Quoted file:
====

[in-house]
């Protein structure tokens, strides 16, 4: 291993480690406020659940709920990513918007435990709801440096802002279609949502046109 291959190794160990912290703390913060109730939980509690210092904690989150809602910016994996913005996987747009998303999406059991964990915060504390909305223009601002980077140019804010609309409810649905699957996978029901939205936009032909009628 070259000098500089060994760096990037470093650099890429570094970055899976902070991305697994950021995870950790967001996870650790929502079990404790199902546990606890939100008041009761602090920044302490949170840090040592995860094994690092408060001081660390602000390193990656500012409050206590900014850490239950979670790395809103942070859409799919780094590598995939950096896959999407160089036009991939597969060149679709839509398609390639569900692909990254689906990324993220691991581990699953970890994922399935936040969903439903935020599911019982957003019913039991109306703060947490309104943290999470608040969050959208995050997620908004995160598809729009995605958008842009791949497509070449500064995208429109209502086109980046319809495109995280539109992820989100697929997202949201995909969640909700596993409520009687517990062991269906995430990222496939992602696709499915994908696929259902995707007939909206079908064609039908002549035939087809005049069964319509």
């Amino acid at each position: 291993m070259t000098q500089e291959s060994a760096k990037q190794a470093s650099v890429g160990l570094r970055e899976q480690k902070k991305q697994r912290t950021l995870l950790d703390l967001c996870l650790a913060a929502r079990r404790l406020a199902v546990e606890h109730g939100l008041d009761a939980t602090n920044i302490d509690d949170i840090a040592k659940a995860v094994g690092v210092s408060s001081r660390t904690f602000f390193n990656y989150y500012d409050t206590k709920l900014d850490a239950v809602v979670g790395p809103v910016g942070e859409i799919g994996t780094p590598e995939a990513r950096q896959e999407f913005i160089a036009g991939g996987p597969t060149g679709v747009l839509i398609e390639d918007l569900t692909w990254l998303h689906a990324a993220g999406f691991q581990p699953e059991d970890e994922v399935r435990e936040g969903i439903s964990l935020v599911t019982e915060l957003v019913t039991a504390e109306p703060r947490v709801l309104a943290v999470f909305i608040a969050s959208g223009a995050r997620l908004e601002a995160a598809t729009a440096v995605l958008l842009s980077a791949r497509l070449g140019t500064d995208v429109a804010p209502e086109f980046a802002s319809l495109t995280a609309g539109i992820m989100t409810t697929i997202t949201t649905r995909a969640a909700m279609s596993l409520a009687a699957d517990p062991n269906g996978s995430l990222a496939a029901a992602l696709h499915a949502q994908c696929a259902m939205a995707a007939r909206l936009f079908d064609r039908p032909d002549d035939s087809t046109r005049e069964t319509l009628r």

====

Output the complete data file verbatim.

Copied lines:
[in-house]
């Protein structure tokens, strides 16, 4: 291993480690406020659940709920990513918007435990709801440096802002279609949502046109 291959190794160990912290703390913060109730939980509690210092904690989150809602910016994996913005996987747009998303999406059991964990915060504390909305223009601002980077140019804010609309409810649905699957996978029901939205936009032909009628 070259000098500089060994760096990037470093650099890429570094970055899976902070991305697994950021995870950790967001996870650790929502079990404790199902546990606890939100008041009761602090920044302490949170840090040592995860094994690092408060001081660390602000390193990656500012409050206590900014850490239950979670790395809103942070859409799919780094590598995939950096896959999407160089036009991939597969060149679709839509398609390639569900692909990254689906990324993220691991581990699953970890994922399935936040969903439903935020599911019982957003019913039991109306703060947490309104943290999470608040969050959208995050997620908004995160598809729009995605958008842009791949497509070449500064995208429109209502086109980046319809495109995280539109992820989100697929997202949201995909969640909700596993409520009687517990062991269906995430990222496939992602696709499915994908696929259902995707007939909206079908064609039908002549035939087809005049069964319509």
């Amino acid at each position: 291993m070259t000098q500089e291959s060994a760096k990037q190794a470093s650099v890429g160990l570094r970055e899976q480690k902070k991305q697994r912290t950021l995870l950790d703390l967001c996870l650790a913060a929502r079990r404790l406020a199902v546990e606890h109730g939100l008041d009761a939980t602090n920044i302490d509690d949170i840090a040592k659940a995860v094994g690092v210092s408060s001081r660390t904690f602000f390193n990656y989150y500012d409050t206590k709920l900014d850490a239950v809602v979670g790395p809103v910016g942070e859409i799919g994996t780094p590598e995939a990513r950096q896959e999407f913005i160089a036009g991939g996987p597969t060149g679709v747009l839509i398609e390639d918007l569900t692909w990254l998303h689906a990324a993220g999406f691991q581990p699953e059991d970890e994922v399935r435990e936040g969903i439903s964990l935020v599911t019982e915060l957003v019913t039991a504390e109306p703060r947490v709801l309104a943290v999470f909305i608040a969050s959208g223009a995050r997620l908004e601002a995160a598809t729009a440096v995605l958008l842009s980077a791949r497509l070449g140019t500064d995208v429109a804010p209502e086109f980046a802002s319809l495109t995280a609309g539109i992820m989100t409810t697929i997202t949201t649905r995909a969640a909700m279609s596993l409520a009687a699957d517990p062991n269906g996978s995430l990222a496939a029901a992602l696709h499915a949502q994908c696929a259902m939205a995707a007939r909206l936009f079908d064609r039908p032909d002549d035939s087809t046109r005049e069964t319509l009628r």